Contact printing is like a luxury compared to enlarging. For my own film and developing testing I use a contact printing frame, but a sheet of glass and a flat surface will do nicely. You lay a piece of photo paper with emulsion side up, put your negatives on top with their emulsion side down, and then you 'close the lid'. If you use a sheet of glass I recommend taping the edges with tape so you don't cut yourself. Put pressure on the glass to hold paper and negatives in close contact, and avoid blocking the light. You can use weights if you need to use your hands.
Make a test strip to determine exposure time, and start making contact sheets. The exposure time that gives you maximum black of the paper in the film rebate is usually the best exposure. Then you either adjust contrast grade of the printing paper, or you adjust developing time of your negative to get the contrast you need out of the print. I always make my contact prints at Grade 2.5, and adjust film exposure and developing time to have negatives that print reasonably well as a straight print at that contrast.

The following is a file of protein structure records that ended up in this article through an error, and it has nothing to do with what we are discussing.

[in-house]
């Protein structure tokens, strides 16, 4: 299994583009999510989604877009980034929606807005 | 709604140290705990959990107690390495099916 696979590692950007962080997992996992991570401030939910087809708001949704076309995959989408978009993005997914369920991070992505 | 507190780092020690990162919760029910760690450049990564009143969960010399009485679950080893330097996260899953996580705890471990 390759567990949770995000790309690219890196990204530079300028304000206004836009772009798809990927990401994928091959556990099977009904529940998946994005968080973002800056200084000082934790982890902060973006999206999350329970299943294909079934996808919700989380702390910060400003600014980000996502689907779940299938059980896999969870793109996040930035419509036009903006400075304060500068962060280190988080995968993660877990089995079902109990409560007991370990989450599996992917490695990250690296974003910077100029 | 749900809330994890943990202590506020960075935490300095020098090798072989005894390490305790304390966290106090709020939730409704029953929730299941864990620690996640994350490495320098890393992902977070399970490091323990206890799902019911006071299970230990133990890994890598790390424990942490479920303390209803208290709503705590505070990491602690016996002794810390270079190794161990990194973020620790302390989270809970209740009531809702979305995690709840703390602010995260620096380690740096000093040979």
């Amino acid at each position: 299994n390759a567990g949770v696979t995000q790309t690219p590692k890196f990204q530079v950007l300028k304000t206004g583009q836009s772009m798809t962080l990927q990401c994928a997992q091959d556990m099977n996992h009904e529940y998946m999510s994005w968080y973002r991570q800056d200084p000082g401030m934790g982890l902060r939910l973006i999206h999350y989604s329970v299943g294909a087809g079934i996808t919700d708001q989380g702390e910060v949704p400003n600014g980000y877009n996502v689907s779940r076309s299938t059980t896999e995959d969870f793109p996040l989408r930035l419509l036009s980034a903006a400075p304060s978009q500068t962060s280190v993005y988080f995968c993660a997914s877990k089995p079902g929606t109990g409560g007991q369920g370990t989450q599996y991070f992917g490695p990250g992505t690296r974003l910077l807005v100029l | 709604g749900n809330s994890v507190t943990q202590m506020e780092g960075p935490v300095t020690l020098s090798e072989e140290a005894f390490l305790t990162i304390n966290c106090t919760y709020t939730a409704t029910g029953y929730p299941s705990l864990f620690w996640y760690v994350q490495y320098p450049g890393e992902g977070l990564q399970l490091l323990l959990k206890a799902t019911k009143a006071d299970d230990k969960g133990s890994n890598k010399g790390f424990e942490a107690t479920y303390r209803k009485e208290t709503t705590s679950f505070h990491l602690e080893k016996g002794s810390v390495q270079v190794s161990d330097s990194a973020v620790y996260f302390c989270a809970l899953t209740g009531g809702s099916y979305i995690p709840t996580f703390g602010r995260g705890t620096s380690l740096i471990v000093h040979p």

Then when I start making individual prints of single negatives I of course tweak the print into what I want the finished print to look like, but I find the approach above gives me the best starting point to get to a finished print, with minimal time spent and minimal waste.
And keep practicing. Your picture above is really nice, so I think you are well on your way. You just have to remember that your paper and paper developer has a certain range, and your negative exposure and development time are variables that you alter to fit the paper and paper developer. If you learn how this system works, it will be much easier to make negatives that print like a dream without much darkroom gymnastics.
I'm using VG Fiber Paper, Is it more difficult to use then graded paper? I have not been in the dark room in 20 years and my brain has muddled all my past darkroom experience into one be ball of chaos.